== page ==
Merle Haggard first became part of my life in the mid-80s, when as a record store clerk in Washington DC, I was given tickets to see him and George Jones at the Kennedy Center, of all places.
I was already a fan. I loved his early records and was aware of his influence on country rock like the Dead and the Burrito Brothers, but I didn’t know his 80s music and wasn’t aware of his then-recent hits that I would later obsess over, like Big City, and Are The Good Times Really Over. To be honest, I may have been more excited to see George Jones at that point because I was more into R&B then, and George had that voice…. Or so I thought….
Merle was absolutely sublime. His voice may not have had the theatrical power of Jones, but it was rich with shade and nuance… his phrasing as smooth and playful as a Lester Young solo. The band just simmered and shimmered behind him, his voice floating out front. Classic country riffs meshed with modern jazz guitar, electric piano, and occasional Dixieland horns, always relaxed, but just syncopated enough …and a Satie-like attention to space. Many of his honky-tonk classics were transformed into soulful meditations (I remember thinking that something about him reminded me of Al Green that night), and his forays into Texas swing were a revelation.
It turned out this guy wasn’t just a songwriting legend, but a true musical melting pot. Those great songs just got you in the door, but he had a real sense of purpose with his performance that night, and in fact, every other time I’ve seen him since (which was a lot!)
Flash forward about 30 years to the last time I saw Merle, in Albuquerque last summer. (Anti did a couple of records with him back in the early 00’s, and it was one of the best experiences of my professional life. He made great albums, was funny as hell, and just lived and breathed music.)
Anyway, I was in Albuquerque trying to re-sign Merle, as I had a few times over the years, and we’re sitting in his bus talking about what kind of record he might want to make. I asked him what, if anything, was important to him for his next album, and he said “I don’t want to use too much compression & I don’t want the kick drum too loud.”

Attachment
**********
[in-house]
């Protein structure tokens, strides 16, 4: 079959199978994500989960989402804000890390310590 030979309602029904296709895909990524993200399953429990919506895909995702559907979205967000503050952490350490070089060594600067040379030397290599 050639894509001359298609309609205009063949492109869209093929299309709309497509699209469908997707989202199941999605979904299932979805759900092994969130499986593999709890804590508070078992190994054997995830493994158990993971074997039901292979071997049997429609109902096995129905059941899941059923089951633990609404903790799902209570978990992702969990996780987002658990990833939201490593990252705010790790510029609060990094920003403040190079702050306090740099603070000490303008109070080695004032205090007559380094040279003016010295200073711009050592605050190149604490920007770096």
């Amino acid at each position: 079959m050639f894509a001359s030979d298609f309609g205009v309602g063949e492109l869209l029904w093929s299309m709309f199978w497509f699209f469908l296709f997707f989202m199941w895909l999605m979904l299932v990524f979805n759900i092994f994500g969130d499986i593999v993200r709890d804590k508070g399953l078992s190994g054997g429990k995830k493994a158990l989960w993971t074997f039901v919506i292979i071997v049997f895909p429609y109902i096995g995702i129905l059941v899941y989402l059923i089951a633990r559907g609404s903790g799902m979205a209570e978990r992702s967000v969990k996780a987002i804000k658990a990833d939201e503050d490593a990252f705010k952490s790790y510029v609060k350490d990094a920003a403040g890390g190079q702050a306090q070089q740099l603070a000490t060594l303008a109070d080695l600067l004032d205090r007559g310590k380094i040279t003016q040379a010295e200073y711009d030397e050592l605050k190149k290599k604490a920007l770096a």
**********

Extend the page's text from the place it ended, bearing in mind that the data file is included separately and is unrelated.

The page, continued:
I wasn’t quite sure what to make of that at the time… I was wondering “does he not care?”, “did he just have a bad experience with an engineer?”…”was he messing with me?” - I had no idea, but it became clear that night when he played.
I was standing next to the sound man watching the backup band do a couple of warm up numbers. They sounded great, as usual… loose and rockin’. Everyone stretching out…. The soundman turns to me and says, “Check out what happens when Merle comes out on stage. Check out the band’s dynamics…. Check out the kick drum (?!)”.
Sure enough, Merle hits the stage and the band’s volume cuts in half. They go from goodtime roadhouse band to something very similar to what I saw way back in DC… Pastoral, soulful, and subtly complex… Most of the players were different from back then, but Merle’s vision and musicality pulled them laconically into his sphere. His voice was as great as ever… the Bob Wills stuff might have been even stronger than before.
So I’m listening to this amazing show taking in the dynamics of the group coming off of the stage and I realized --that was what he was talking about on the bus! The compression and big drum sounds in modern music kill the unique, subtle and dynamic musical interplay that Merle worked so hard to perfect over so many years.
I know a lot of people who care about that stuff, but it’s extremely rare to come across an artist who has been around for that long who is not be jaded about such details. In his late 70s, this guy still had a concise aesthetic vision that he believed in and fought to preserve his whole life. It wasn’t about a particular style or genre. It was just his way of approaching music.
Even though he was, of course, very proud of the tradition, Merle didn’t feel locked in by Country. He used to tell me that he thought of himself as a jazz artist or a blues artist…. He once said: “…you can call me a world music artist, and the part of the world that I represent is the American south!” … I guess when it comes down to it, no matter what kind of artist any of us think he was, we can all agree that he was a true artist.
President, ANTI- Records